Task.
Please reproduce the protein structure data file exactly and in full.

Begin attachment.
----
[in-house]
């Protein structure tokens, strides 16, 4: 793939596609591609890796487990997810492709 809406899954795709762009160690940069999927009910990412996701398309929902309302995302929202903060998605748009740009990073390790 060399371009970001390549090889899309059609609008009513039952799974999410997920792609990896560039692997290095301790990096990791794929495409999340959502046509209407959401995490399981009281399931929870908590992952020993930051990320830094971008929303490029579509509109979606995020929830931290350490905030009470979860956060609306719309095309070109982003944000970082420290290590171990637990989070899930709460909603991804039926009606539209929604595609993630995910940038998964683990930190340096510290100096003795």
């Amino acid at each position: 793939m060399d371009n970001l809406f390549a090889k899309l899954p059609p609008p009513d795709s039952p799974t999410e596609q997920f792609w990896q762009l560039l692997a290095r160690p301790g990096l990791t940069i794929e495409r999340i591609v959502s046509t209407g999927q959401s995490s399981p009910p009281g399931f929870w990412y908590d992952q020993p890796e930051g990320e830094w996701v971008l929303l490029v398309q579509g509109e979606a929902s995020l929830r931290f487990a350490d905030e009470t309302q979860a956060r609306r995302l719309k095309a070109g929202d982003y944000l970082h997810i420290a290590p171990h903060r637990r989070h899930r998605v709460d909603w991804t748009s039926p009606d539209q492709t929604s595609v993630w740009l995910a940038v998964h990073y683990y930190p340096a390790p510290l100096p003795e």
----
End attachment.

[in-house]
């Protein structure tokens, strides 16, 4: 793939596609591609890796487990997810492709 809406899954795709762009160690940069999927009910990412996701398309929902309302995302929202903060998605748009740009990073390790 060399371009970001390549090889899309059609609008009513039952799974999410997920792609990896560039692997290095301790990096990791794929495409999340959502046509209407959401995490399981009281399931929870908590992952020993930051990320830094971008929303490029579509509109979606995020929830931290350490905030009470979860956060609306719309095309070109982003944000970082420290290590171990637990989070899930709460909603991804039926009606539209929604595609993630995910940038998964683990930190340096510290100096003795």
């Amino acid at each position: 793939m060399d371009n970001l809406f390549a090889k899309l899954p059609p609008p009513d795709s039952p799974t999410e596609q997920f792609w990896q762009l560039l692997a290095r160690p301790g990096l990791t940069i794929e495409r999340i591609v959502s046509t209407g999927q959401s995490s399981p009910p009281g399931f929870w990412y908590d992952q020993p890796e930051g990320e830094w996701v971008l929303l490029v398309q579509g509109e979606a929902s995020l929830r931290f487990a350490d905030e009470t309302q979860a956060r609306r995302l719309k095309a070109g929202d982003y944000l970082h997810i420290a290590p171990h903060r637990r989070h899930r998605v709460d909603w991804t748009s039926p009606d539209q492709t929604s595609v993630w740009l995910a940038v998964h990073y683990y930190p340096a390790p510290l100096p003795e």